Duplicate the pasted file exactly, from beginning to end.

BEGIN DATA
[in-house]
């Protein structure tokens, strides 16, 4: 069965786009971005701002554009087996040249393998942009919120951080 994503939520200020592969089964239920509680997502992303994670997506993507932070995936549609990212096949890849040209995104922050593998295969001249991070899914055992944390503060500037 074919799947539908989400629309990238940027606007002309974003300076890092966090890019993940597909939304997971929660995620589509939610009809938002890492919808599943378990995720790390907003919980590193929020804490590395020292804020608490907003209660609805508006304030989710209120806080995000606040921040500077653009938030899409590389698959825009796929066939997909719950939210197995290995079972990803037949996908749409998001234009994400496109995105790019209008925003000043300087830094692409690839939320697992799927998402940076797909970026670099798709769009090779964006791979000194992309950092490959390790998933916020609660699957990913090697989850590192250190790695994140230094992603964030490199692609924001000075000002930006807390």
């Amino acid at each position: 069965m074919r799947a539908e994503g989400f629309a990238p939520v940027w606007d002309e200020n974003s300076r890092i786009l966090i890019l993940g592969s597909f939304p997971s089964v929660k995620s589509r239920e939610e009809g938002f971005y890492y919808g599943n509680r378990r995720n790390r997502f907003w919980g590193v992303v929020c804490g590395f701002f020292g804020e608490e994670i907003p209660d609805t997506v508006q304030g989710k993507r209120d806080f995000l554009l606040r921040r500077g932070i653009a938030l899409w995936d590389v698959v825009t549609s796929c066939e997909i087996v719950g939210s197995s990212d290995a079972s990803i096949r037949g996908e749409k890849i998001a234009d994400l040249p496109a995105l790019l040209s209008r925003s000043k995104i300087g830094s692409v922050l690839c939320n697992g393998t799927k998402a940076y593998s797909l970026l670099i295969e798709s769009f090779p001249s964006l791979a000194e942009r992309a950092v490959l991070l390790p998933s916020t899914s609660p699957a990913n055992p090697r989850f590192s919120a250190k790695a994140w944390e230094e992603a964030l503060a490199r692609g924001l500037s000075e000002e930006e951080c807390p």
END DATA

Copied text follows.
[in-house]
């Protein structure tokens, strides 16, 4: 069965786009971005701002554009087996040249393998942009919120951080 994503939520200020592969089964239920509680997502992303994670997506993507932070995936549609990212096949890849040209995104922050593998295969001249991070899914055992944390503060500037 074919799947539908989400629309990238940027606007002309974003300076890092966090890019993940597909939304997971929660995620589509939610009809938002890492919808599943378990995720790390907003919980590193929020804490590395020292804020608490907003209660609805508006304030989710209120806080995000606040921040500077653009938030899409590389698959825009796929066939997909719950939210197995290995079972990803037949996908749409998001234009994400496109995105790019209008925003000043300087830094692409690839939320697992799927998402940076797909970026670099798709769009090779964006791979000194992309950092490959390790998933916020609660699957990913090697989850590192250190790695994140230094992603964030490199692609924001000075000002930006807390």
């Amino acid at each position: 069965m074919r799947a539908e994503g989400f629309a990238p939520v940027w606007d002309e200020n974003s300076r890092i786009l966090i890019l993940g592969s597909f939304p997971s089964v929660k995620s589509r239920e939610e009809g938002f971005y890492y919808g599943n509680r378990r995720n790390r997502f907003w919980g590193v992303v929020c804490g590395f701002f020292g804020e608490e994670i907003p209660d609805t997506v508006q304030g989710k993507r209120d806080f995000l554009l606040r921040r500077g932070i653009a938030l899409w995936d590389v698959v825009t549609s796929c066939e997909i087996v719950g939210s197995s990212d290995a079972s990803i096949r037949g996908e749409k890849i998001a234009d994400l040249p496109a995105l790019l040209s209008r925003s000043k995104i300087g830094s692409v922050l690839c939320n697992g393998t799927k998402a940076y593998s797909l970026l670099i295969e798709s769009f090779p001249s964006l791979a000194e942009r992309a950092v490959l991070l390790p998933s916020t899914s609660p699957a990913n055992p090697r989850f590192s919120a250190k790695a994140w944390e230094e992603a964030l503060a490199r692609g924001l500037s000075e000002e930006e951080c807390p």